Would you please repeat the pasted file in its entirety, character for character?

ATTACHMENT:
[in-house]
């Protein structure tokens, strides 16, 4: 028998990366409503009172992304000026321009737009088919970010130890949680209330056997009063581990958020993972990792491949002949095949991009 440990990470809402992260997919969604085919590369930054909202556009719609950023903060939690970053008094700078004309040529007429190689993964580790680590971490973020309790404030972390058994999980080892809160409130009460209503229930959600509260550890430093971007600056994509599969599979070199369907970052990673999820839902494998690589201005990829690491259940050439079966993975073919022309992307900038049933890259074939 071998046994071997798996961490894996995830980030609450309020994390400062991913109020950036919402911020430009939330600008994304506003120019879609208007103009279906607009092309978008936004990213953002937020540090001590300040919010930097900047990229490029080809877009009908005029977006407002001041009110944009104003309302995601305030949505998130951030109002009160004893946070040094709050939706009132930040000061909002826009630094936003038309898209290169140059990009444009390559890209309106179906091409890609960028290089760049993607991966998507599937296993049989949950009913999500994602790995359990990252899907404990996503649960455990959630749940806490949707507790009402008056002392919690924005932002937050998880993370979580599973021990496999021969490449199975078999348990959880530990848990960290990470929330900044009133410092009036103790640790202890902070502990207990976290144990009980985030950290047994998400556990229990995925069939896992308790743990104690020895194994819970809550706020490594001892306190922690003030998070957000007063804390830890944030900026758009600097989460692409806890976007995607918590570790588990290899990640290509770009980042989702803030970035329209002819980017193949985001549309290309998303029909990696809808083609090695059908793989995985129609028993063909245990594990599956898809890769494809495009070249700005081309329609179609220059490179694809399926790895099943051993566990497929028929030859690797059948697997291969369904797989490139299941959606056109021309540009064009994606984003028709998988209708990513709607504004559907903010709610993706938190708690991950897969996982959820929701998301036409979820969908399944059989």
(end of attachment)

[in-house]
């Protein structure tokens, strides 16, 4: 028998990366409503009172992304000026321009737009088919970010130890949680209330056997009063581990958020993972990792491949002949095949991009 440990990470809402992260997919969604085919590369930054909202556009719609950023903060939690970053008094700078004309040529007429190689993964580790680590971490973020309790404030972390058994999980080892809160409130009460209503229930959600509260550890430093971007600056994509599969599979070199369907970052990673999820839902494998690589201005990829690491259940050439079966993975073919022309992307900038049933890259074939 071998046994071997798996961490894996995830980030609450309020994390400062991913109020950036919402911020430009939330600008994304506003120019879609208007103009279906607009092309978008936004990213953002937020540090001590300040919010930097900047990229490029080809877009009908005029977006407002001041009110944009104003309302995601305030949505998130951030109002009160004893946070040094709050939706009132930040000061909002826009630094936003038309898209290169140059990009444009390559890209309106179906091409890609960028290089760049993607991966998507599937296993049989949950009913999500994602790995359990990252899907404990996503649960455990959630749940806490949707507790009402008056002392919690924005932002937050998880993370979580599973021990496999021969490449199975078999348990959880530990848990960290990470929330900044009133410092009036103790640790202890902070502990207990976290144990009980985030950290047994998400556990229990995925069939896992308790743990104690020895194994819970809550706020490594001892306190922690003030998070957000007063804390830890944030900026758009600097989460692409806890976007995607918590570790588990290899990640290509770009980042989702803030970035329209002819980017193949985001549309290309998303029909990696809808083609090695059908793989995985129609028993063909245990594990599956898809890769494809495009070249700005081309329609179609220059490179694809399926790895099943051993566990497929028929030859690797059948697997291969369904797989490139299941959606056109021309540009064009994606984003028709998988209708990513709607504004559907903010709610993706938190708690991950897969996982959820929701998301036409979820969908399944059989």